Tuesday, June 12, 2012

Inside Arundel and Rockingham Castle

Another busy weekend for me in which I told at the all new Festival of Arts & Literature for the Children of Norfolk and also two castles!

The first marked a return to Arundel Castle and because of the foul wind and weather I was lucky enough to be telling inside - In perhaps the most unusual space I've told in in a long time!

I was telling in this beautiful vaulted room (A vestibule even!) where I was surrounded by ancient weapons and many a stuffed and mounted deer's head looking down with dead eyes, so it was hard to tell if they liked my tales or not! It was a room just off this long hallway...

Also a space packed full of  stuffed animals including some very rare American Eagle Owls that were bred on the estate long ago. What you are looking at here though is not the original castle, rather it is a nineteenth century rebuild, but beautifully done using ancient techniques and i'm sure that are many who walk along this passageway think they are walking along a 900 year old room. It does contain some fragments of the original castle keep though, including a medieval doorway that leads into the remains of the early undercroft.

From Arundel I came back to Norfolk for the Children's Festival before heading off to Rockingham Castle, in the midlands. It was unusually for this year a lovely sunny day when I arrived. There is not much of the early castle still standing except for the medieval drum towers and gate through which I passed to set up my tent in the inner courtyard. Another beautiful space surrounded by what looked to me to be Tudor and /or Jacobean buildings. It is a serene space even when full of people and the views over the low walls provide stunning views for miles around. I was told by one member of staff that you can actually see five counties!

 Views from the inner courtyard wall

I really warmed to the castle not least because of the lovely colours and textures of its old stone walls like these....

In the inner courtyard

I also enjoyed the clever historical interpretation on site - All the castles I visit have had their fair share of sieges and involvement in the ups and downs of long ago and Rockingham is no different. Indeed, Prince John is said to have hunted here often and the castle became a hunting lodge for him and other English Kings. Some say that he stored his treasure in the great hall and that it is buried somewhere at Rockingham rather than being lost in the Wash after all!
What stood out though at Rockingham was the clever use of modern day news reports on a video presentation in one of the drum towers. The presentation went from the news reader in the studio to a reporter reporting live at important events from the castles history, including the two civil wars of the 12th and 17th centuries. The reporter  interviewed both important figures and everyday soldiers at each siege thereby giving a very unique and local spin on national events. It really kept me hooked and other sites that fixate on dates and building chronologies should take note!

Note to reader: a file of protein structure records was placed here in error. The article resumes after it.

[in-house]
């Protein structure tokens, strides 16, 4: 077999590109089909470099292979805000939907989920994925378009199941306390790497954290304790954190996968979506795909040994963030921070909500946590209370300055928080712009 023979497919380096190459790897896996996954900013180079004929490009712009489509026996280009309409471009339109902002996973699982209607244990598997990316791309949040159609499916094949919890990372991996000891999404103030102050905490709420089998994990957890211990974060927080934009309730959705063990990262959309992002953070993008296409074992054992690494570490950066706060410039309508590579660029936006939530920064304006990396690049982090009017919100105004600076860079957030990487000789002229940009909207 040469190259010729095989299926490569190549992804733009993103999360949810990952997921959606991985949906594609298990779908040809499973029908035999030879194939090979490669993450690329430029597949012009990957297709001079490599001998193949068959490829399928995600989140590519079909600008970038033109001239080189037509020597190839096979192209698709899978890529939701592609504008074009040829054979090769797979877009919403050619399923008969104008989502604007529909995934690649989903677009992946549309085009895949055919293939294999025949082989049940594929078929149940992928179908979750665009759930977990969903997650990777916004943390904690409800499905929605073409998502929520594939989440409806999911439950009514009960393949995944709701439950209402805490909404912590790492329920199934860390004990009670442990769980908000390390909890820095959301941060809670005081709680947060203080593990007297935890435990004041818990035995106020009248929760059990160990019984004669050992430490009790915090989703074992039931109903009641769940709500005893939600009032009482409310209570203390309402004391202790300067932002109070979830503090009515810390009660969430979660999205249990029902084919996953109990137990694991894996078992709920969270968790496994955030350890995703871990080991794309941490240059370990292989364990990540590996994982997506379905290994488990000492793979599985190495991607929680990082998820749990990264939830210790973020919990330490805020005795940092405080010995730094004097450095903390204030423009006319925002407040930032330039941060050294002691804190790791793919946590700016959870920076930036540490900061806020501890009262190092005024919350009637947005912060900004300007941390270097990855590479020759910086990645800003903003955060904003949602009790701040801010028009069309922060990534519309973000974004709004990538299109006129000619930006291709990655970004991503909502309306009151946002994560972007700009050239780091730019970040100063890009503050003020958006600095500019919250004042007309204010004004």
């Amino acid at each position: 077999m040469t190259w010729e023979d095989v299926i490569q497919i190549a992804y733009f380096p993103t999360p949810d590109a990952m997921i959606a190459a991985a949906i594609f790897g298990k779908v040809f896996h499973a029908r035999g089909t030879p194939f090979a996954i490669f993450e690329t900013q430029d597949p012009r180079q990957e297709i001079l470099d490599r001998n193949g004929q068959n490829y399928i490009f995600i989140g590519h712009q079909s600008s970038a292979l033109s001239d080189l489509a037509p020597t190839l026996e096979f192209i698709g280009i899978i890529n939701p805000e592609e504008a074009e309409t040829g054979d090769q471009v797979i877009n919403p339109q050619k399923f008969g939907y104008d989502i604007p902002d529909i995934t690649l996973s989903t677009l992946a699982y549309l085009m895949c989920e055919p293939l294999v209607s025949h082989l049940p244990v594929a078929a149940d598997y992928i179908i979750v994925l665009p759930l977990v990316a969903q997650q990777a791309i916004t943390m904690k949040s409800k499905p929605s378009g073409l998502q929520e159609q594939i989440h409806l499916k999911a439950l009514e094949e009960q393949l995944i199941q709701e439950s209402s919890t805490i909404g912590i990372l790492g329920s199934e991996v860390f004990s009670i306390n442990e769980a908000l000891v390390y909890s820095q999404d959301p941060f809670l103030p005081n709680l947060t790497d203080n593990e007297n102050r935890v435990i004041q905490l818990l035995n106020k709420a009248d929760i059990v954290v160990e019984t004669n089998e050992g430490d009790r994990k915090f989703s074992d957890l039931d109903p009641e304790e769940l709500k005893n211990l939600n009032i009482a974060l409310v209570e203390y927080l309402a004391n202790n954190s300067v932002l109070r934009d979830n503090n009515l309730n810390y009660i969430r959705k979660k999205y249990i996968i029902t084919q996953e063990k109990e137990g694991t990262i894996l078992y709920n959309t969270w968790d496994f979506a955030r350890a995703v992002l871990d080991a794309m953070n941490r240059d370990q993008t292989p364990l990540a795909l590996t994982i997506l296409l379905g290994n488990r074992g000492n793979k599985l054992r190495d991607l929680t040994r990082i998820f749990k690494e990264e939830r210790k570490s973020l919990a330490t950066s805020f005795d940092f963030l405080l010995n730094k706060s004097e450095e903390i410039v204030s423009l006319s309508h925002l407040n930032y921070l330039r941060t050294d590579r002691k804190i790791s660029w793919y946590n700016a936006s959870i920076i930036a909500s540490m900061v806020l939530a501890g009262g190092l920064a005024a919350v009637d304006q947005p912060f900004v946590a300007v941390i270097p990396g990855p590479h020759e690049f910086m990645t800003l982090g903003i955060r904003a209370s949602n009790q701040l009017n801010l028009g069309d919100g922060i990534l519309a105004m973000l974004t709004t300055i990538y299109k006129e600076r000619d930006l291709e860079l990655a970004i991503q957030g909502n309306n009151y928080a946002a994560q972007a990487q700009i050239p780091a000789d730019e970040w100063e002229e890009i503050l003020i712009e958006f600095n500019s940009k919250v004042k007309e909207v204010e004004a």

Thanks to Andrew Norman for the Invite to Rockinham and also to his very warm and friendly staff.


  1. You get to tell in some great places Dave ... I like the sound of the interviews from long ago ... i can just see our friend Jim Kavanagh in the role of irreverent reporter .. I can't help wondering if the interviewees in the 12th century (gosh, I don't know, Stephen and Matilda?) have French accents? In fact did the Normans have French accents ... how would we know?

  2. Now there's a good question Liam. Perhaps they had dodgy Irish ones like our friend Jim!

  3. But yer royals wouldn't so much have spoken English with French accents as not spoken English at all. When would they ever have needed to speak to an English speaker? And if they had to do with someone who couldn't manage the French, there was always Latin. (I wonder what language Matilda had in common with her first husband, the Emperor?)
    Not sure if there are any Norman speakers left in France. There are still speakers of Jersier - the language of Jersey - which must be close. The Jersey islanders claim England belongs to them, rather than vice versa, as it's the last fragment of the Duchy of Normandy, and was Norman well before our Conquest.
    You can make a guess at how Normans spoke their French because spelling was not yet fixed by the invention of printing. When people just write what they hear, a letter which disappears from the written form is likely to be a letter that isn't sounded. We know that the Normans pronounced the s's which have since disappeared into circumflexes in modern French - so la forest instead of la foret - gu's were pronounced w (so guerre was 'war' and gardien (modern French) = guardien (old French) = pronounced warden, and Guilliame = William. They probably pronounced more of their consonants than the French do. They used z (the letter and probably the sound) more than modern French, which really only uses it for loan words. So raser (Modern French) was razer (Norman French) = to shave, gives us razor. They may even have pronounced the final s in plurals.
    So a lot of the things we think of as 'typical French accent' would not apply. A French person hearing Matilda speak French might think of her as having an English accent.
    What's odd is how quickly the Scandinavians who became Normans lost their Danish. It took a couple of hundred years for the Normans in England to lose their Norman French (Chaucer makes jokes about this 300 years later), but Rollo's men lost it in a couple of generations. I suspect it means they brought no Viking women with them (they were a war horde rather than an invasion of settlers), so their children grew up speaking the 'mother tongue'.

  4. Thank you for your remarkably detailed answer Sarah, although I like the idea that the Normans spoke with an 'allo allo' accent